08 December 2011

Could be better. Will be better.

I remember getting a book from the library when I was a kid called, I think, Could Be Worse. Yup. It was about a couple of kids whose grandpa always told them when they complained to him about something, "Could be worse!" Once when they brought him a complaint, he told them a long, crazy story about all these awful things that had happened to him when he was young--something like his house exploding in a hurricane while weasels ripped his flesh and his mom poached monkey gizzards in puke sauce for supper and on like that for pages and pages. The kids hear him out and then happily tell him . . . you got it.

And of course grandpa is right and the kids are right and that frowny, responsible, "you live in the first world you unpitiable whiner" voice in the back of my head is right. But there's a part of me that could do without Could Be Worse. It's not weeping with them that do weep to always be telling them "could be worse," and it could be way stinking better, and it's OK and even important to want that, and we're supposed to be sort of ready for it, and frankly there are times when it feels like that's really all there is to look forward to.


Leah said...

I often chide myself with thoughts of "Pioneer Women" and all that they had to bear when I start getting whiny about something, but then I have to say, Well, God didn't have me born as a pioneer woman. He had me born in America, now, with this set of joys and troubles. It wasn't up to me or them.

Besides, who says the "Pioneer Woman" didn't complain about life now and then. She was a sinner just like me.

Reb. Mary said...

HAHA I recently told Monique off-blog that on bad days I sometimes try to cheer myself a bit with "At least no one is throwing up. That would be worse." She thought we should make it into t-shirts, which I think is brilliant :D. (Of course, we'd have to find something else for the days when they're all throwing up...)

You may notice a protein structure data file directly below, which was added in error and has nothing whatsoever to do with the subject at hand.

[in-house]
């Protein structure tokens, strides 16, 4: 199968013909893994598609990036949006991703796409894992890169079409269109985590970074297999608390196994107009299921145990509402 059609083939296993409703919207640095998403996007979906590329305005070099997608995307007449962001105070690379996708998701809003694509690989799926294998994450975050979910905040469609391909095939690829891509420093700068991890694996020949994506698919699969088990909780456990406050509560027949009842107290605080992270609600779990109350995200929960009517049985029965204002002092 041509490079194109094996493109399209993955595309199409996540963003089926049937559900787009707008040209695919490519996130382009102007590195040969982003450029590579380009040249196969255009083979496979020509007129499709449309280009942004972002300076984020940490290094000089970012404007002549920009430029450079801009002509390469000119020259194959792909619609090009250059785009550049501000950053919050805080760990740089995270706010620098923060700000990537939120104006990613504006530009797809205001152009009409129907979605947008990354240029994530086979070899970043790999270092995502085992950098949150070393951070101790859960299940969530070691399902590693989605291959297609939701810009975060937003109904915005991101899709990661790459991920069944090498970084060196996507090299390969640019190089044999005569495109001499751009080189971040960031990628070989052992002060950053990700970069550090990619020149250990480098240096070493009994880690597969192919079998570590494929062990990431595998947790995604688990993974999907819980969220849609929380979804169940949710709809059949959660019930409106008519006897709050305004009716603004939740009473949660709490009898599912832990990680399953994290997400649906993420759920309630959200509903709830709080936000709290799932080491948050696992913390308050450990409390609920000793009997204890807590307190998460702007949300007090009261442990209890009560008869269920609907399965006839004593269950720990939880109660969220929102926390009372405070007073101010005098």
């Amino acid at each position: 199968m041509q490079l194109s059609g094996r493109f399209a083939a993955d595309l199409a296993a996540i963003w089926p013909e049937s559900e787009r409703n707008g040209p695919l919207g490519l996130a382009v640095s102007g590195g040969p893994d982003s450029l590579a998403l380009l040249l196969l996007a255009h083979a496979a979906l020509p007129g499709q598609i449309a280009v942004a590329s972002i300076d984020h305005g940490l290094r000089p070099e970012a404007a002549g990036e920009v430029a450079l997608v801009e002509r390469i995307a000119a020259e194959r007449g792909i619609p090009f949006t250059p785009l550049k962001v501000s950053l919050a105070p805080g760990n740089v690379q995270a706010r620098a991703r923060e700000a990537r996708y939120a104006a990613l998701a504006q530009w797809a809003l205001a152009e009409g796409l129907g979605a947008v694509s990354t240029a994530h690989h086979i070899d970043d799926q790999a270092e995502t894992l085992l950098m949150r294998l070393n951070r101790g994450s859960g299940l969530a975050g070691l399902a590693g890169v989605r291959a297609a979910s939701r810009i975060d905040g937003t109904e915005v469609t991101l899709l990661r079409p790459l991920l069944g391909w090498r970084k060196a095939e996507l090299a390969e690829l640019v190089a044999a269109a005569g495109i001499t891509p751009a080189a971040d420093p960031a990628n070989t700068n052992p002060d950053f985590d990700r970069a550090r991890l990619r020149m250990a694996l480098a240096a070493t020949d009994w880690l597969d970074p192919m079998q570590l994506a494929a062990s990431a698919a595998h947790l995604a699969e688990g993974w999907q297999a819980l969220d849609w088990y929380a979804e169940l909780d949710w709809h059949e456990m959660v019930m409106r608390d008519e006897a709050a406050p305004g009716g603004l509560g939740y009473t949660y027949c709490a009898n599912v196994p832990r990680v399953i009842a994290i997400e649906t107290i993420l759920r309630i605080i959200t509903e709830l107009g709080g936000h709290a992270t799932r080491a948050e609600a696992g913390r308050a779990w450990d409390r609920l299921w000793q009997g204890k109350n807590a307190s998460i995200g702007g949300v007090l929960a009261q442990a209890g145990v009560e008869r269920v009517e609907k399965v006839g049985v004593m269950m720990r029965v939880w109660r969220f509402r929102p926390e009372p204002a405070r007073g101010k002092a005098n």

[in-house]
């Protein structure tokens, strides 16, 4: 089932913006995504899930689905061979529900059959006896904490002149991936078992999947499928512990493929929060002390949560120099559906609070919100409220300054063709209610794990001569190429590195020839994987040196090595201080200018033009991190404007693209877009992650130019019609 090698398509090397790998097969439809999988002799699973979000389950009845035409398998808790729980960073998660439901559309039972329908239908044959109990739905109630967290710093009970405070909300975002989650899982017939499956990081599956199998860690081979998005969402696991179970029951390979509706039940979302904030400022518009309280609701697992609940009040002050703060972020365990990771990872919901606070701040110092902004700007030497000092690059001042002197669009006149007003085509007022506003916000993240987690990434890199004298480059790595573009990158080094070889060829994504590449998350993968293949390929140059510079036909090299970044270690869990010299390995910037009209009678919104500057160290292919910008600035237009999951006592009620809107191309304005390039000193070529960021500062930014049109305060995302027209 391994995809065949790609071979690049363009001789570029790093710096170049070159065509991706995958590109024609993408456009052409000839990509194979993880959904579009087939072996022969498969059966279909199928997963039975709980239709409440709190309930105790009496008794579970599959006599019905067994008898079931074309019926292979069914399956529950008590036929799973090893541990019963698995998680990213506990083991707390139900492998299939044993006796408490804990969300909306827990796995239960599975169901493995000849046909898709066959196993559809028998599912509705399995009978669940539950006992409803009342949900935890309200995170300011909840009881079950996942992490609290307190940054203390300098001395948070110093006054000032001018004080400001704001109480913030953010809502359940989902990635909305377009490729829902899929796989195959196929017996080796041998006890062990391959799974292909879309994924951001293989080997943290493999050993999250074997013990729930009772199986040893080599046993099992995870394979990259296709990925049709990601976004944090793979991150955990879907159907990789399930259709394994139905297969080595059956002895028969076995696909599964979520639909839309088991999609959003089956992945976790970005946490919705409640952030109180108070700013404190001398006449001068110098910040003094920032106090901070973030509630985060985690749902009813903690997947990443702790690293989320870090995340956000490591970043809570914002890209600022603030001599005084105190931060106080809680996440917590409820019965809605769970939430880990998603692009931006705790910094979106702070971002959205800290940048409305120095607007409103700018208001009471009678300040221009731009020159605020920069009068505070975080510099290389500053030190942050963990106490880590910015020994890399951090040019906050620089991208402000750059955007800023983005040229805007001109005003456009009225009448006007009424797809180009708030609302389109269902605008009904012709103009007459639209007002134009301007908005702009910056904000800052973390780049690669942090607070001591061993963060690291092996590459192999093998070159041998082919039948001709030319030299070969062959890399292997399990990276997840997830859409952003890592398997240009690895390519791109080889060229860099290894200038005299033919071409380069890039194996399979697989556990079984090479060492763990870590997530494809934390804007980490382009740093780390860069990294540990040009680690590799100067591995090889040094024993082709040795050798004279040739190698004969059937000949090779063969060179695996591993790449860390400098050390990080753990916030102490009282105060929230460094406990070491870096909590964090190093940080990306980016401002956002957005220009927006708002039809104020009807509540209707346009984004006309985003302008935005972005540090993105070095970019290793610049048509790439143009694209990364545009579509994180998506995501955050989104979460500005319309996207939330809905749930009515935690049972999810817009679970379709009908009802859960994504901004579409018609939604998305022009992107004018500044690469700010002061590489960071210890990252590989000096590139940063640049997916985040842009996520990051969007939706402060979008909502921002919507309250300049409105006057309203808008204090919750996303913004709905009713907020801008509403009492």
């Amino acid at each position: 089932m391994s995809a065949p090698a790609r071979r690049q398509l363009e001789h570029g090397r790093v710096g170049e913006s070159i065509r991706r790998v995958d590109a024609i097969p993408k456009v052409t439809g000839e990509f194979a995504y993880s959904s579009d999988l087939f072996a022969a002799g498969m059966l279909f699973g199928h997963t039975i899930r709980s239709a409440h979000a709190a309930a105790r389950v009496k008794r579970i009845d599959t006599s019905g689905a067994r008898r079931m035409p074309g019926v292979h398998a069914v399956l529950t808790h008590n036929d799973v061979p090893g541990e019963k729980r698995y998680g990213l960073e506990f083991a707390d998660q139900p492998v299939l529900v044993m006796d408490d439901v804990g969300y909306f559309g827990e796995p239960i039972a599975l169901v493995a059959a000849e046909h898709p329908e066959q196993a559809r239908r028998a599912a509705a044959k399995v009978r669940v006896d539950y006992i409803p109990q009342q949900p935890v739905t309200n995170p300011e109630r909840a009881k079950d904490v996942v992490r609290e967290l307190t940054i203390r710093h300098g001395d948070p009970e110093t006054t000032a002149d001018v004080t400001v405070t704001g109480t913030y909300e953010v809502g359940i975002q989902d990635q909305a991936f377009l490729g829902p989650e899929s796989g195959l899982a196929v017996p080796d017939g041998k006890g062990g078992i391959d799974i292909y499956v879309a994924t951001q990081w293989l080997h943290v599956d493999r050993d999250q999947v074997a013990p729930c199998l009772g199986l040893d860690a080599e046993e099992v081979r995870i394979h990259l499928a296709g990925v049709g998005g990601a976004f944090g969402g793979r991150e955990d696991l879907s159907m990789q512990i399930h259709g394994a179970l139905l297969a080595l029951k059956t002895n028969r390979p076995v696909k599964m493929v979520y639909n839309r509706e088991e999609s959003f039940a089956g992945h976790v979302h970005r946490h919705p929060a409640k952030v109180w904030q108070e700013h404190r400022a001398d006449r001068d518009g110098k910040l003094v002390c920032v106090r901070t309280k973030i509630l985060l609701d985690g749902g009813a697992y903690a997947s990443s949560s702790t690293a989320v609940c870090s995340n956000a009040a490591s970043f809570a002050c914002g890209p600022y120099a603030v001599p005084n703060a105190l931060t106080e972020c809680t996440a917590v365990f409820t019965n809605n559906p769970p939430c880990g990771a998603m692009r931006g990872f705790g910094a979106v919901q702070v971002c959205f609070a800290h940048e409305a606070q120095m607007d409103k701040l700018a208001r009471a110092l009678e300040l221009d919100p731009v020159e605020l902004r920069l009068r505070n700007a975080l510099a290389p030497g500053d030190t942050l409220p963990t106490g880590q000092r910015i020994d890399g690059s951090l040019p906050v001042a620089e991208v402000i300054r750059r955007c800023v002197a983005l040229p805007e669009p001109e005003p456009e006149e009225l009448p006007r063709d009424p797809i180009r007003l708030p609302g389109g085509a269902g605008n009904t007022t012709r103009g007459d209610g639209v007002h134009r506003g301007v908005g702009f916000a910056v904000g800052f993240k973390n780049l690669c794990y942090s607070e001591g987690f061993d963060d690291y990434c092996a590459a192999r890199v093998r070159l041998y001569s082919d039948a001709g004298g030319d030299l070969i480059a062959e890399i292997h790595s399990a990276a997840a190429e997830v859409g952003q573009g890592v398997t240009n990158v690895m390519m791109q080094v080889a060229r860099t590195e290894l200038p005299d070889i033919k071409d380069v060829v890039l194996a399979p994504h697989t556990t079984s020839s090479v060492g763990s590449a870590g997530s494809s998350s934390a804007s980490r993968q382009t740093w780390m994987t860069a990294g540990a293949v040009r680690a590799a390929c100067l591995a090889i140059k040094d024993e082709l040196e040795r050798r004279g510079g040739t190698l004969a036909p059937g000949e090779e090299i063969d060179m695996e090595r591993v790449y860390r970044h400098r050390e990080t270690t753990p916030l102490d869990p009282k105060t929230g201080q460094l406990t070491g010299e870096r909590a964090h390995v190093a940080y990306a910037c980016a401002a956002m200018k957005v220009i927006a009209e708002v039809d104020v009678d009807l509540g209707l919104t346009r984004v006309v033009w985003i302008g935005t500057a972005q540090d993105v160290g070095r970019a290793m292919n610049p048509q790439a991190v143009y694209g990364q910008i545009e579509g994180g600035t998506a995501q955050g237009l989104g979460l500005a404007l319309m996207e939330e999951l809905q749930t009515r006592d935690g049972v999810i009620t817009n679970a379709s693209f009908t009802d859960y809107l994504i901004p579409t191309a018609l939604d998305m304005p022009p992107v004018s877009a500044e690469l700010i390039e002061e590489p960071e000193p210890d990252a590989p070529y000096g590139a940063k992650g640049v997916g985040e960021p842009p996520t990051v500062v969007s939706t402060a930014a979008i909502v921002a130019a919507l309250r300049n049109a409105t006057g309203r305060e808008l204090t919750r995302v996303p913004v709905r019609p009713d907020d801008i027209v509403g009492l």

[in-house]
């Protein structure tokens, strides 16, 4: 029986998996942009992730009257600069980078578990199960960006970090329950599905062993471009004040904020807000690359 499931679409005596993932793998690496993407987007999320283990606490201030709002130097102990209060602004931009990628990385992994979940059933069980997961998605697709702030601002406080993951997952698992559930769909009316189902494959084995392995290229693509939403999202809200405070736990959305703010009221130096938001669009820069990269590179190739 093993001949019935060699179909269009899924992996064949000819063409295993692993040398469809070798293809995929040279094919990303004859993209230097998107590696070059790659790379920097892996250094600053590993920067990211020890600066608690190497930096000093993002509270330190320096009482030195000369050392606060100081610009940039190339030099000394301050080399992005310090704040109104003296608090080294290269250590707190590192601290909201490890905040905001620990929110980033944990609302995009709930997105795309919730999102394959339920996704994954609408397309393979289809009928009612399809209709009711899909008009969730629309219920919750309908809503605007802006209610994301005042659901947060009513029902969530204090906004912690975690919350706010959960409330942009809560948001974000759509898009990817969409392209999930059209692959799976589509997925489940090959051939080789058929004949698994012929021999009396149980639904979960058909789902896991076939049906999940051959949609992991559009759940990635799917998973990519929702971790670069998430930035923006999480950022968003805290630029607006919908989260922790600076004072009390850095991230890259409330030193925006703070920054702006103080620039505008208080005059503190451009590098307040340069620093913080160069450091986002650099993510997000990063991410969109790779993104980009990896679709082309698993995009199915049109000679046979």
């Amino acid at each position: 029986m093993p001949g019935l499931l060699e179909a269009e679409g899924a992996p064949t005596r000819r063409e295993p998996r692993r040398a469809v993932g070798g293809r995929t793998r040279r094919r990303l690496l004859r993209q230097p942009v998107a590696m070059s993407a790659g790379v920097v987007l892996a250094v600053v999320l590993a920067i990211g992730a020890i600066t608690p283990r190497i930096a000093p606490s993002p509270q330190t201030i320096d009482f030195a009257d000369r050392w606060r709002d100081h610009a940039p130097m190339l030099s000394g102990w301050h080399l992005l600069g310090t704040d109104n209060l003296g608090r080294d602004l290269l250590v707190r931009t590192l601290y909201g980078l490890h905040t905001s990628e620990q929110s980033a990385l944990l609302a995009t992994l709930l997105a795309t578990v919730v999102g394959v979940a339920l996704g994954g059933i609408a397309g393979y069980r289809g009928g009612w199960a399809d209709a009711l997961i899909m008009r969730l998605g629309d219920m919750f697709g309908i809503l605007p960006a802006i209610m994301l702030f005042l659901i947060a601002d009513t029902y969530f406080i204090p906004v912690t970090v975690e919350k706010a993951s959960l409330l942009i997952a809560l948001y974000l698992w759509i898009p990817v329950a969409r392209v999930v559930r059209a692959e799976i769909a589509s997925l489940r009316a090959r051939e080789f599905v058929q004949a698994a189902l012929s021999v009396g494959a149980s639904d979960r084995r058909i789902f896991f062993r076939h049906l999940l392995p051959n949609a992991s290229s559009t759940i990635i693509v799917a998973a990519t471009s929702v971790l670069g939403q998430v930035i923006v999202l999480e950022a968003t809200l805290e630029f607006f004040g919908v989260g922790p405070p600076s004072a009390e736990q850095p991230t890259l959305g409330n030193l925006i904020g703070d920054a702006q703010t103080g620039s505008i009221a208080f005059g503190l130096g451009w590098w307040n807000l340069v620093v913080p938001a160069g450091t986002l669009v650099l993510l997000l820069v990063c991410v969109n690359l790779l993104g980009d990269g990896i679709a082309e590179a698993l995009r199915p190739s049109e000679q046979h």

But yes, I think we all have a someone in our lives who, if we give in to a bit of weeping (or, OK, whining), immediately launches into a tale of someone else's much worse woe. This not only doesn't cheer me, but slides me into misplaced guilt on top of the other woes. How much more helpful would be a listening ear and then an "eyes to the skies" reminder that is both empathetic, true, and what it truly needed.

Katy said...

That sounds like a book kids would loooooove (to read over and over, that is)

Elizabeth said...

Thanks! I needed this one. Especially because we just had the worse throwing up of which Reb. Mary speaks - and gave it to all of our house guests for Thanksgiving/Baptism...and it's Advent...and - but to go on is precisely against the point of this post. Thank God for heaven! :)

Monique said...


I'm starting a sign up sheet for orders. For the full effect I think we should get these in a camo print.

I wonder if we can get them in maternity sizes?

Louise said...

"It's not weeping with them that do weep to always be telling them 'could be worse'..."

True. We all have different trials and suffering in our lives. Just because I see someone else's suffering may be great (or just because mine could be worse) doesn't mean that what I am going through right now isn't suffering for me.
I know and thank God NOT that 'it' isn't worse - BUT that He is in control and has a perfect plan. (Then I very well may weep to my husband or parents or friends because I am a frail, sinful being and I want to know what God's plan is.)
I do know that we have this assurance that not one sparrow falls to the ground without our Heavenly Father knowing. Matthew 10:29

Melrose said...

monique!!! LOL!!! love it :D

Rebekah, I dont know how you do it. I was feeling overwhelmingly guilty yesterday for having a hard time with some of the trials we're experiencing when I know of someone experiencing something far far worse right now. Thank you for your kind words.